Clouds Not in the Forecast for Some CFOs

Clouds Not in the Forecast for Some CFOs

Your mother always warned you about following the crowd: “If all your friends jump off a cliff, make sure you don’t jump too” or words to that effect. It seems some CFO’s are remembering Mom’s advice and resisting the siren song of the cloud, or SaaS (Software as a Service). But why?

Suddenly, it seems everyone is talking about cloud computing. Everywhere you look, companies are jumping on the cloud, or about to. The trend has actually been building for the past 10 years, but the tipping point has been reached and cloud computing has arrived. That’s why it so intriguing that some CFO’s at small and mid-sized firms are refusing to follow the herd to SaaS (Software as a Service) and instead are embracing on-premises software.

What about the cost-savings of the cloud? The reduced maintenance costs? The “pay as you go” efficiency? Conversations with a cross-section of these CFOs reveal (in a totally unscientific sampling) what they are thinking, boiled down to the Top Five Reasons Some CFOs Prefer On-Premises Software. Granted, every company has unique concerns, but it’s a good idea to consider all viewpoints when evaluating new technology solutions.

1. TCO? Get Real. Many CFOs analyzed the “real” cost of ownership and determined that over a long period of time, the cost is quite expensive. Some said their analysis assumed zero growth, because the percentage allocated to running a cloud system never went down. Quipped one: “SaaS is like having a silent partner who gets a piece of the profits, but who won’t negotiate better terms.”
2. Integrate This! The need to integrate key applications – especially CRM – came up a lot. The consensus seemed to be that the pain and cost of integration with many cloud environments was greater than integrating systems on an internal network.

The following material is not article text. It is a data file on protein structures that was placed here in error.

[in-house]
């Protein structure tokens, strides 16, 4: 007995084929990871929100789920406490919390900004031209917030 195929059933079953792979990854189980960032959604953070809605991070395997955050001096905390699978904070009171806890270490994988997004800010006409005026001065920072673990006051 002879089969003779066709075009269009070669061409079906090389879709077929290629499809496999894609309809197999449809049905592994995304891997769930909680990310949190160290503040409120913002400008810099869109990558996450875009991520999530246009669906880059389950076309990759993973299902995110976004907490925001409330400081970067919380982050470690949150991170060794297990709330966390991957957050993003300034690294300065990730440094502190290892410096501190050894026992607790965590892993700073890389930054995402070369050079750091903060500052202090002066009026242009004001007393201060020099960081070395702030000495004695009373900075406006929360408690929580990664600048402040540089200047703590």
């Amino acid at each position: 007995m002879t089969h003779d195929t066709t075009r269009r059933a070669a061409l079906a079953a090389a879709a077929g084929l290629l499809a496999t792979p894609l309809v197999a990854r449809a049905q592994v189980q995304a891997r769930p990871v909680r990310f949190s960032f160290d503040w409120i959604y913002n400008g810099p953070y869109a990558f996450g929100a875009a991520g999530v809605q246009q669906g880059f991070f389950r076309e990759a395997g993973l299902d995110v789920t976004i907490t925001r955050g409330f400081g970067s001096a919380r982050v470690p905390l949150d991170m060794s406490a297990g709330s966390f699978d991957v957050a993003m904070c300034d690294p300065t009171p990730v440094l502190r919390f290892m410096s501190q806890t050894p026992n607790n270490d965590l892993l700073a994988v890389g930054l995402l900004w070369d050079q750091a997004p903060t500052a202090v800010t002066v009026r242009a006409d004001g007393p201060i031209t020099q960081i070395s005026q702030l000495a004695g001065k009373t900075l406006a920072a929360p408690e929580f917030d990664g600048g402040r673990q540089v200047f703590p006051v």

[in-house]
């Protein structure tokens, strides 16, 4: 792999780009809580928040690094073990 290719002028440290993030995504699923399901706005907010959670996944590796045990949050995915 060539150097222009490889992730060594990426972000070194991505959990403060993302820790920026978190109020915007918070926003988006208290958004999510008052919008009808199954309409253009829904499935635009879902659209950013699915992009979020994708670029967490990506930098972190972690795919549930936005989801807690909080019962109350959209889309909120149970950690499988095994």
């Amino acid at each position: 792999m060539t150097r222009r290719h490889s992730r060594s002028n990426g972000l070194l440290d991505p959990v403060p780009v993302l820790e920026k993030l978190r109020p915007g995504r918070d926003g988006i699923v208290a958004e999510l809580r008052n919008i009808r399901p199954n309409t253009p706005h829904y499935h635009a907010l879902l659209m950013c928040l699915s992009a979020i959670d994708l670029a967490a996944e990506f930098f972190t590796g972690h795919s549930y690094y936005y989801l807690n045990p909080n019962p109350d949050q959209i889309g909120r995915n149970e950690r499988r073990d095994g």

3. Control Issues. Some CFOs balked at the amount of testing and maintenance that would be required to keep integrated systems working properly, especially with CRM upgrades. Their perception was that it is far easier to deploy upgrades and changes using internal applications, and they could control costs better.
4. DIY Clouds. Virtualization has become much more affordable to small and mid-sized companies, which can now have internal backups or failover capability (automatically switching over to a redundant or standby server or network) if a failure occurs. Some CFOs like the way running their own cloud would positively impact operating budgets.
5. I Gotta Be ME! One CFO put it this way: “If my company is using the exact same systems as my competitors, how can I possibly win? At least if I’m running my own systems on my own premises I have the flexibility to create a competitive advantage.”
So, there you have it. While there are numerous benefits to cloud computing systems, each company must decide for itself if the cloud is right for them.
For more information regarding Cloud Computing contact Admiral Consulting Group

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